Hair is a rather unique material, at least in the context that we are talking about here. It has the unique property of being comprised of many, many, many tiny surfaces, which group together to form a singular uniform object. Each strand is very thin, and has a tiny surface on its circumference; however, in between each strand is a similarly tiny gap that normally holds air.

When rain falls upon the outer surface of the hair, the resulting water tends to be soaked up, filling those little gaps in between the hair strands. In fact there is another unique thing that happens with hair, which is that the strands are subsequently held closer together and are “bonded” in a sense, in a way that they previously were not. Water in your hair is almost like a “glue” that keeps its individual pieces together in a way that is stronger at resisting outside forces.

But does it get wet? Yes it does. The surface of each individual hair strand becomes covered in water, and that is what creates that “bond” with the adjacent hair strands. This state of being covered in water is still called “being wet,” even though it is a bunch of tiny surfaces. Eyezak knows this riddle is tough, and he is expecting us to export each of these potential solutions at this level of detail to track down the answer. We should move on because this is not it.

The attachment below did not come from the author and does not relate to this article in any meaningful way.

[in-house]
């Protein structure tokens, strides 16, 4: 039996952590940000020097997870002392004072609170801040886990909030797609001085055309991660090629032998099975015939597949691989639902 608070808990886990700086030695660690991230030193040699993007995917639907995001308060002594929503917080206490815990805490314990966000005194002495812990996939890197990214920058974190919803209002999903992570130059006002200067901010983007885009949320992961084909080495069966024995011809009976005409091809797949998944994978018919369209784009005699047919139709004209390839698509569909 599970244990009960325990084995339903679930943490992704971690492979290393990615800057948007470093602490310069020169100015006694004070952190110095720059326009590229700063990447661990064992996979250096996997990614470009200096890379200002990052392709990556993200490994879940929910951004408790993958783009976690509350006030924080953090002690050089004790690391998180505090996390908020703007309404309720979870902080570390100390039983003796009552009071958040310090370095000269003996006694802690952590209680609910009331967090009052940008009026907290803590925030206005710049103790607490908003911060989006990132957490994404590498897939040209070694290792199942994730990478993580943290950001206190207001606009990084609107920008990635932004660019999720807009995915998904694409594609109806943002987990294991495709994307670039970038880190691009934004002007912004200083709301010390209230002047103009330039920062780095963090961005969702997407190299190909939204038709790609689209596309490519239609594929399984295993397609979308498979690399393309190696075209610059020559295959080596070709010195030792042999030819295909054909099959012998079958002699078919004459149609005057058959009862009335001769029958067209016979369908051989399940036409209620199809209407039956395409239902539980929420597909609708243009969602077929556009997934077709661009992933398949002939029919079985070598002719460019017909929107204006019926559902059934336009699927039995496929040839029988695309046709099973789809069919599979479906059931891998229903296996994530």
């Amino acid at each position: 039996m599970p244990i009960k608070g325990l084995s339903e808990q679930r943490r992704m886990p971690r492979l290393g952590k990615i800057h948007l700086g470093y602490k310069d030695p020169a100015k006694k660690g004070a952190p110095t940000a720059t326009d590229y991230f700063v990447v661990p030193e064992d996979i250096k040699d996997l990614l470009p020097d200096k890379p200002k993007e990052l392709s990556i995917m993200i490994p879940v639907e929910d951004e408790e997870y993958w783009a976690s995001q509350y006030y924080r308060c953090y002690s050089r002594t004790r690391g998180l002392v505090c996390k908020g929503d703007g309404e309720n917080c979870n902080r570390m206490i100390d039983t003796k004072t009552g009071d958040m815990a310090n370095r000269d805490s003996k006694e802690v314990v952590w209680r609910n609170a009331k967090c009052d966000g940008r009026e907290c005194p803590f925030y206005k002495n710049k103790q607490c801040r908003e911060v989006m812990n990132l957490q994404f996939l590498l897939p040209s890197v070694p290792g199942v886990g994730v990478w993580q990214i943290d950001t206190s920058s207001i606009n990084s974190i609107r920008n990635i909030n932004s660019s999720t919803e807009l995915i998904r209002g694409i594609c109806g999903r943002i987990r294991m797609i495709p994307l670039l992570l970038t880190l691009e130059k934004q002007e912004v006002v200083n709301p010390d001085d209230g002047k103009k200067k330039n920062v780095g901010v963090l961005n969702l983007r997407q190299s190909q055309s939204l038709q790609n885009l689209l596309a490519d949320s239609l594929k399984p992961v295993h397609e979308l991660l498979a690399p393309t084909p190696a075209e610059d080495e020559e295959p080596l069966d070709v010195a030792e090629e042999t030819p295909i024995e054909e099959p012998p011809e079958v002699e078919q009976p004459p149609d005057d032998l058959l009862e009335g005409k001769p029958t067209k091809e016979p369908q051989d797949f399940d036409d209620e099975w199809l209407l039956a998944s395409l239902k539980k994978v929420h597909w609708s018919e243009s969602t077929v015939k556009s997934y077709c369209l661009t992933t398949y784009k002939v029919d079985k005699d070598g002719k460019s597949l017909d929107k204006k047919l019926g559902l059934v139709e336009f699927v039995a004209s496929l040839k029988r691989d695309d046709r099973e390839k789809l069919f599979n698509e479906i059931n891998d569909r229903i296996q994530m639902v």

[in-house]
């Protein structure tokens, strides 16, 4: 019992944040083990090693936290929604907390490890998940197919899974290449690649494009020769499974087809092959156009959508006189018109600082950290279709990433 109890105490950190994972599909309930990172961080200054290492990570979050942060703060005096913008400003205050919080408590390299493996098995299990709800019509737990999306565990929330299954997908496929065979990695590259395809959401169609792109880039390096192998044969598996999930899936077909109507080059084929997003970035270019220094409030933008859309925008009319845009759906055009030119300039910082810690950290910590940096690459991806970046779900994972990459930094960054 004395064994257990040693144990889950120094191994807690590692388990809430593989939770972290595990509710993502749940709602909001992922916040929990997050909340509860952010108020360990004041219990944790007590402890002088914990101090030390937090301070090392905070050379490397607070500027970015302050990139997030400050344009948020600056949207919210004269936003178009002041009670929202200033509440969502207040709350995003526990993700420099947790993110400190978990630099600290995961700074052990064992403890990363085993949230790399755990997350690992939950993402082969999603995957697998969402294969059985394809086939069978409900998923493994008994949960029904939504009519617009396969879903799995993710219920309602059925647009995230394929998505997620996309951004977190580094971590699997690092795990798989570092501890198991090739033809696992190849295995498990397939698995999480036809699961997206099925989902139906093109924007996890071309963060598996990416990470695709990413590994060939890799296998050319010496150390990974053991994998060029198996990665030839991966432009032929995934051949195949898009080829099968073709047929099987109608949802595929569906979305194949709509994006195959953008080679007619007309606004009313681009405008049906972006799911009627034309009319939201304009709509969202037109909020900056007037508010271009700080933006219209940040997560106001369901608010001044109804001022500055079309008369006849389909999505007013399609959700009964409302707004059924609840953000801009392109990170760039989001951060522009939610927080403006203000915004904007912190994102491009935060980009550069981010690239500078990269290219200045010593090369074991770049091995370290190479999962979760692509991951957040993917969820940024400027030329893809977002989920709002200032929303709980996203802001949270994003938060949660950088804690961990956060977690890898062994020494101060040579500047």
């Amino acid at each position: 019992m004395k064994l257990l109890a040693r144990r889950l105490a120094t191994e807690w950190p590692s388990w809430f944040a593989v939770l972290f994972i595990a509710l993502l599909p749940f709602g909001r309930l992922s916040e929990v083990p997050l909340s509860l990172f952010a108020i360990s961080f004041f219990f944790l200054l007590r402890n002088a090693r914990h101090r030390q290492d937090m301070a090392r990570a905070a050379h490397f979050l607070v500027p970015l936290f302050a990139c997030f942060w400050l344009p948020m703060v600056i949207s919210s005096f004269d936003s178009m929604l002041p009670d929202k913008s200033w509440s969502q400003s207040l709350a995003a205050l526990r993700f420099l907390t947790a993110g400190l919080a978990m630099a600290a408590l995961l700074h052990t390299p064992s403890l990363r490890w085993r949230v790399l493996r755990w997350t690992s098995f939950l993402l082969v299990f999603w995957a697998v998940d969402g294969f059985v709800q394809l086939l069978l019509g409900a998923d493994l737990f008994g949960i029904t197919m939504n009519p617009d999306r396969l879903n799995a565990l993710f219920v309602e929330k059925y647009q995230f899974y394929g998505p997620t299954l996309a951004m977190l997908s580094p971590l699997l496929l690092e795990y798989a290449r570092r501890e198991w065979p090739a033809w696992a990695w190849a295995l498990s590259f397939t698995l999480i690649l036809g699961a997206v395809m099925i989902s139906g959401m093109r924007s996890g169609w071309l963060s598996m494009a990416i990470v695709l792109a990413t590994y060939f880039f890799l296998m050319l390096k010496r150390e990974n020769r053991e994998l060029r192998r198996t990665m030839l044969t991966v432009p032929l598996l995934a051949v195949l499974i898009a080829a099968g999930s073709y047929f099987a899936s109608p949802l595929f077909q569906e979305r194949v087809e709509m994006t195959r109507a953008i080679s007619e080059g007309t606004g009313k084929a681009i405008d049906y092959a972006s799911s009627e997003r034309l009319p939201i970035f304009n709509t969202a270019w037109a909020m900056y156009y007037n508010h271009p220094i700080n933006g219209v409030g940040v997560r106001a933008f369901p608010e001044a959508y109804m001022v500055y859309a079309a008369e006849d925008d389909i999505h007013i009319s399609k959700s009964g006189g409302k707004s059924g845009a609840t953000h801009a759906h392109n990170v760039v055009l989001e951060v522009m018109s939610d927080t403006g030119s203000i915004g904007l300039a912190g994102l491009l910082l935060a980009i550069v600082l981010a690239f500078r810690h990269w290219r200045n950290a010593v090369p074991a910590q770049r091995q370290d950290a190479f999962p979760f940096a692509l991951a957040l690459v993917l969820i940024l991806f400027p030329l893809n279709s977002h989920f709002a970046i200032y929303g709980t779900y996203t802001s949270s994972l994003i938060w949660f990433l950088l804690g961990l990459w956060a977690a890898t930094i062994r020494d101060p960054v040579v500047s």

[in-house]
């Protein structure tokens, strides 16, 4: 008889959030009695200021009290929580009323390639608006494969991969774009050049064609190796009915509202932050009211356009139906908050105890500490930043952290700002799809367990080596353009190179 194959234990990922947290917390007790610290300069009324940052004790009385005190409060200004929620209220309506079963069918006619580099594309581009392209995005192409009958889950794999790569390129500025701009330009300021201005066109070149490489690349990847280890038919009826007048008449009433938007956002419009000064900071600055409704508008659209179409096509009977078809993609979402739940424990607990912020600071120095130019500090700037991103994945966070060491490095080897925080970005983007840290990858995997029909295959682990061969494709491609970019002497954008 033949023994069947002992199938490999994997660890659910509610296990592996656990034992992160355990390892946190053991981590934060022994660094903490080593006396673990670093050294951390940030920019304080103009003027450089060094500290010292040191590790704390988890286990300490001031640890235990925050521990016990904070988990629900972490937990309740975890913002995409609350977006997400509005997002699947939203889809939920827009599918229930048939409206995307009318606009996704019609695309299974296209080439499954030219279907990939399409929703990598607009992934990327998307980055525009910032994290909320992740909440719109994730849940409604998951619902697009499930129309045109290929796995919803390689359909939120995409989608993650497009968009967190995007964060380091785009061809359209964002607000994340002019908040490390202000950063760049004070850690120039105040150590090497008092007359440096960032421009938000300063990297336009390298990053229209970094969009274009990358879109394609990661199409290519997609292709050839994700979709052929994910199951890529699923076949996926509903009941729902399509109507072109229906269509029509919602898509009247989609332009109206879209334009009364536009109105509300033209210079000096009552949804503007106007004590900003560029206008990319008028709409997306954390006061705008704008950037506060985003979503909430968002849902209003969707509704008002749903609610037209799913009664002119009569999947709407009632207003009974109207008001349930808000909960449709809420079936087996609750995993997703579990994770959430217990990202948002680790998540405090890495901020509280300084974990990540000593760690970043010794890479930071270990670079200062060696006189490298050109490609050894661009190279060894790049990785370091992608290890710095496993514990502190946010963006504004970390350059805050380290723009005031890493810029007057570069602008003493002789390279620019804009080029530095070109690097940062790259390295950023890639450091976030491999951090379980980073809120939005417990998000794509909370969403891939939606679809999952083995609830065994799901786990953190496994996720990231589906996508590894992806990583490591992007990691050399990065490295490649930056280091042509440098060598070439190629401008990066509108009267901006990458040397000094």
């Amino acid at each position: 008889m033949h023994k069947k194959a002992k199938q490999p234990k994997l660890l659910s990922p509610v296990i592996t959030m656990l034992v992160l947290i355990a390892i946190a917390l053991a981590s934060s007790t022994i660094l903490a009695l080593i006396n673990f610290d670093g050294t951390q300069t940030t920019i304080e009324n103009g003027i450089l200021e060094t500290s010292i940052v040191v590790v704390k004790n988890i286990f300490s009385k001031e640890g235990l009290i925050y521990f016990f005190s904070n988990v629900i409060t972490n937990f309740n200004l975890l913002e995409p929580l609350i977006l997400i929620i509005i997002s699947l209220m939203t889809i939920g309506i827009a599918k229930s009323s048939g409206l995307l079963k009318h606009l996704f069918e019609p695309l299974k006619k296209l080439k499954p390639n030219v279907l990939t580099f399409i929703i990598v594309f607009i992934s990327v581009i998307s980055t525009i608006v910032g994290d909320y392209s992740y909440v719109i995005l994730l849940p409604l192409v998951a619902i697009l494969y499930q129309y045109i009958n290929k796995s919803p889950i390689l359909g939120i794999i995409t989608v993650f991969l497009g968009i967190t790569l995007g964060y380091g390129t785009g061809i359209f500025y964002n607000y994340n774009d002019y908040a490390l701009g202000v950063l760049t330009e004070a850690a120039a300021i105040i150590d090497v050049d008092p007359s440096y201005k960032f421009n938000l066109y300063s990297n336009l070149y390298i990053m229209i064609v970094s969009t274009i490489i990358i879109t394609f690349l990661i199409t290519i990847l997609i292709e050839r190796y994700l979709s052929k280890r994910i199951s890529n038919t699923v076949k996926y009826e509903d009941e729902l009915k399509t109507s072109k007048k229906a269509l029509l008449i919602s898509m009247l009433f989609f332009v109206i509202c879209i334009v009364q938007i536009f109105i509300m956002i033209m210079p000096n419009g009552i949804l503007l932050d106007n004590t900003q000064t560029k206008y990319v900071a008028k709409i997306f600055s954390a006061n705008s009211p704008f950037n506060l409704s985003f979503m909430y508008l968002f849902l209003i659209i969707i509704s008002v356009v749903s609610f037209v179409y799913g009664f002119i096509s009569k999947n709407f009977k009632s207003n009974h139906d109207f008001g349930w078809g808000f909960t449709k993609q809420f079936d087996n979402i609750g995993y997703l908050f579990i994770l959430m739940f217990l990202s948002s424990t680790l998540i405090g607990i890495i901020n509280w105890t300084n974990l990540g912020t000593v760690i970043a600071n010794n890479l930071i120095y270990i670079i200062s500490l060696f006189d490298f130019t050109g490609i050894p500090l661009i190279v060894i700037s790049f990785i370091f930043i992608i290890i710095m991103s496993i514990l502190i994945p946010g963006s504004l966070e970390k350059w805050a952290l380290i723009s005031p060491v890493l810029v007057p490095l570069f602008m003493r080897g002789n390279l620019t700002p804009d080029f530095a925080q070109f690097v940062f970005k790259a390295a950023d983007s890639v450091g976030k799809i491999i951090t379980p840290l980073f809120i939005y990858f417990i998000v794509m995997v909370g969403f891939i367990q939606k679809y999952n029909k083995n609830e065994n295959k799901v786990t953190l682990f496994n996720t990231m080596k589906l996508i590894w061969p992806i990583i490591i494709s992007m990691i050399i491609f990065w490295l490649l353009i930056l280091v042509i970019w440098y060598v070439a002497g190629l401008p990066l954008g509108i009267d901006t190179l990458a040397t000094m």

As mentioned before, cloth has a property that allows it to consume rain, and hold it for extended periods of time. Clothes are made of cloth, so it stands to reason that clothes additionally have this property. Knowing that clothes actually hold water in them, and that rain provides the clothes with a source of water, can we conclude anything about the clothes being “wet” as a way of either confirming it as the answer, or ruling it completely out?